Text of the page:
It’s of course up to the Gunslinger to take ’em out, and find a way to set things right once again. Well, that and save his own extremely damned soul. He’s as cursed as the world itself, and his eternal soul is basically held in the balance until he completes his dark task.

Along the way to that goal, the Gunslinger will meet characters who can help him and also trade both goods and weaponry. Players will want to visit them often, as building up their character and outfitting him with just the right assortment of hardware is the key to survival in what’s a brutally tough world.

Didn’t see that one coming

So, again, I feel like I have to reiterate that I did not understand what kind of game Blood West was. I’ve played a ton and a half of FPS’ over the years, but you really can’t go into this one thinking you’re going to blast everything that moves. Even when you get a projectile weapon, you have to try to keep things quiet, and use it only when you gain the definitive upper hand in a situation.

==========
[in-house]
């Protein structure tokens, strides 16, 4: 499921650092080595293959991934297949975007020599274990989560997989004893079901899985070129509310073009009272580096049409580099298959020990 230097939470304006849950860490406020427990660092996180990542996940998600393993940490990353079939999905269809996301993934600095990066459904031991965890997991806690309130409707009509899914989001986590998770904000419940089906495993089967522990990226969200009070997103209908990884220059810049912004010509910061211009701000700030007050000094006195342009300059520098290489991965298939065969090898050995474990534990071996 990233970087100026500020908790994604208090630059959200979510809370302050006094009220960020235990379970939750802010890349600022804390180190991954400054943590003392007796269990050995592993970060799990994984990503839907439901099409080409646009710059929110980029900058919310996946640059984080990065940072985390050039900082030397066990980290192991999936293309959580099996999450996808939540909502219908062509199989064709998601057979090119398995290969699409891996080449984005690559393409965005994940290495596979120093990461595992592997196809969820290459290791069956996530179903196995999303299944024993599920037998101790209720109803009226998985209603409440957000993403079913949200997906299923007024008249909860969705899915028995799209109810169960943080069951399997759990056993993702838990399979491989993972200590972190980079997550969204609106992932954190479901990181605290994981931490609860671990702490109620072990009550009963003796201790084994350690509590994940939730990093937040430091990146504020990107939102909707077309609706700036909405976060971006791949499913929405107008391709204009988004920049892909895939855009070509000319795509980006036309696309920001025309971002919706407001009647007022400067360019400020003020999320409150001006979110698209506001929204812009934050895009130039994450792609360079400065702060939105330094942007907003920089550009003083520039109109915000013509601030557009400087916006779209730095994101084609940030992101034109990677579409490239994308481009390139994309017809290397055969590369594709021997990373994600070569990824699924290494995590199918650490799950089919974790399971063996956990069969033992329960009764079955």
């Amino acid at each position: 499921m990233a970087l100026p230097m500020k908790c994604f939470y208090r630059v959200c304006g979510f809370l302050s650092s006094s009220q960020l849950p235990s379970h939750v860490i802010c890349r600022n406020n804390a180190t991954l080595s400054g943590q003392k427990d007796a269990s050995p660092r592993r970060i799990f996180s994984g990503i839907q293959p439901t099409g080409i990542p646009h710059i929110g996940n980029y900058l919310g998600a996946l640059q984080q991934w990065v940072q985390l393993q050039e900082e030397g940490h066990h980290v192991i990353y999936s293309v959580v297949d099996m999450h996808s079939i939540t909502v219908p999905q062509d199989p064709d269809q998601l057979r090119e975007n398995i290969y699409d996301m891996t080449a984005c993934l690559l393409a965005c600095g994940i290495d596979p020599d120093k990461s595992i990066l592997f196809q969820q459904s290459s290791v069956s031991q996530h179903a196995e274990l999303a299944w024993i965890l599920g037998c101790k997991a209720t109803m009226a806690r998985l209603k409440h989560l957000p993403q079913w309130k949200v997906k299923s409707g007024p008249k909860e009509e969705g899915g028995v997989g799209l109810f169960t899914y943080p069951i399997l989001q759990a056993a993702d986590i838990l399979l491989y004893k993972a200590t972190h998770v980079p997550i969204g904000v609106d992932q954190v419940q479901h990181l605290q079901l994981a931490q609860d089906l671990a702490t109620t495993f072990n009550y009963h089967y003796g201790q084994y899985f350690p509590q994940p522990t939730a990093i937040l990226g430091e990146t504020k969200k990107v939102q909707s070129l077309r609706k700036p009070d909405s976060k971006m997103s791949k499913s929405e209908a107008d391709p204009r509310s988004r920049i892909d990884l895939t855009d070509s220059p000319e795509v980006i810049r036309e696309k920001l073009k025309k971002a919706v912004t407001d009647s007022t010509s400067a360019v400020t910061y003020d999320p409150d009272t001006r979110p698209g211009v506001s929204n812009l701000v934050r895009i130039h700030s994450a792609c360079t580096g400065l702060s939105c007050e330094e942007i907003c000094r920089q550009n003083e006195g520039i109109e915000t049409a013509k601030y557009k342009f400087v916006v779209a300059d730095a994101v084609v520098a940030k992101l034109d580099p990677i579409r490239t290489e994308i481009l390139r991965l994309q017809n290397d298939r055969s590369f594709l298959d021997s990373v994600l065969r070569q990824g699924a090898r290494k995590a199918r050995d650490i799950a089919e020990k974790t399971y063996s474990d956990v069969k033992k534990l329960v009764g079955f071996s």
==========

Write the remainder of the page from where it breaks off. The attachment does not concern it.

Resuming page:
With that in mind, combat is mainly slower-paced and methodical. I found myself scouting ahead, and then plotting how I was going to handle any given situation. If that sounds cool, it most definitely can be, but it’s also a massive change from the shooters I’m used to.

Complicating matters are the areas themselves that Blood West throws at you. It basically has three big, open-world maps that cater to those who like to explore, and mainly leaves things up to the player as to how they want to tackle each. You can either meander off into the wild, or follow the loose instructions given by NPC’s and the aforementioned spirits (which inhabit skulls across the landscape).

The dead just won’t stay dead

As you might’ve gleaned, things start out melee-only, though that doesn’t last long. You’ll have the option pretty quickly of using your dulled axe or a six-shooter, and it gets quite a bit cooler from there. The Gunslinger is able to find or buy plenty of old-west weapons in Blood West, ranging from the magical to the mundane.